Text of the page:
Graduate Essay Questions Nursing

When preparing to apply to a graduate nursing program, there are many requirements and submission guidelines to remember. The component that allows you to tell your unique story — your personal statement — is one of the most important.

Writing a compelling personal statement for an MSN program, like the Nursing@Simmons online Family Nurse Practitioner (FNP) program, takes time and can be challenging for some applicants. Just as a poorly written essay can hinder your chances of acceptance, a great one can set you apart from other applicants. Below are three steps to writing a personal statement that will make a positive impression on any admissions committee.

1. Plan Your Story

Very few people can sit down at a keyboard and craft the perfect personal statement without preparation. It may take several weeks of thinking about how to communicate your story, so give yourself plenty of time to plan, jot down thoughts, and make an outline as ideas come to you. Use the following tips to gather the information you’ll need to create an excellent statement.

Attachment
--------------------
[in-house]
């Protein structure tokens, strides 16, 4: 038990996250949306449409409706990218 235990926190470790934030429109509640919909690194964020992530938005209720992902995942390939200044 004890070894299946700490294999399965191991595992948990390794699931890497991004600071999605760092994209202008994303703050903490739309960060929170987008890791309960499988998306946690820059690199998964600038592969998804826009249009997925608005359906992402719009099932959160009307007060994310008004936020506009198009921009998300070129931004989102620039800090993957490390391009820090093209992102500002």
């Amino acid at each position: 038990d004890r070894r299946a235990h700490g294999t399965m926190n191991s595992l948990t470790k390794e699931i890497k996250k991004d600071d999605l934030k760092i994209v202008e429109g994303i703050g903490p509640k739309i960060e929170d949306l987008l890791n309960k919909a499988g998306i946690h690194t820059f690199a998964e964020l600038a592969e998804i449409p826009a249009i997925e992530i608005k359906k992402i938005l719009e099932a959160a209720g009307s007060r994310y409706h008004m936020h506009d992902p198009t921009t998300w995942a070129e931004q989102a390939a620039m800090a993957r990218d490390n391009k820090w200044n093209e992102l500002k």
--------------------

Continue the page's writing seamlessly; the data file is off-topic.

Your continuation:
• Consider how your work experience as a registered nurse (RN) has influenced you and shaped your goals for the future. How will an advanced education promote your professional growth and help you transition into the role of an FNP?
  • Think beyond your resume. What traits, strengths, and accomplishments aren’t captured there? Consider your interests, including how they will contribute to your success in the program. Provide examples of nursing goals, leadership, mentorship, or growth you have accomplished or experienced. Write these down and keep them in mind as you begin your draft.
  • Choose appropriate topics for your statement. Avoid soapbox issues, and don’t preach to your reader. This kind of statement can come across as condescending and obscure the point you’re trying to make.
  • Research the program. Make sure you understand the school’s values and reputation. Do they align with yours? How so?

2. Create Your Draft

  • When it is time to start putting your thoughts on paper, try to avoid overthinking your work. Strive for a natural voice. Pretend you are talking to a friend and write without fear — you can edit and polish your piece to perfection in the next stage.
  • Avoid cliches and nursing generalities. Generic descriptors, such as “caring,” “compassionate,” “people person,” and “unique,” have been so often overused that they no longer carry much weight with an admissions committee. They also don’t address your personal experience in the nursing sphere. Try not to start your story with phrases like “for as long as I can remember” or your audience may stop reading.
  • Show, don’t tell. Strong storytelling is grounded in personal details that illustrate who you are, both as a nurse and a person. Be specific by describing how many patients you managed, how you earned promotions, or a time when your supervisor praised your professionalism and clinical abilities. Here are examples that illustrate the difference between telling and showing: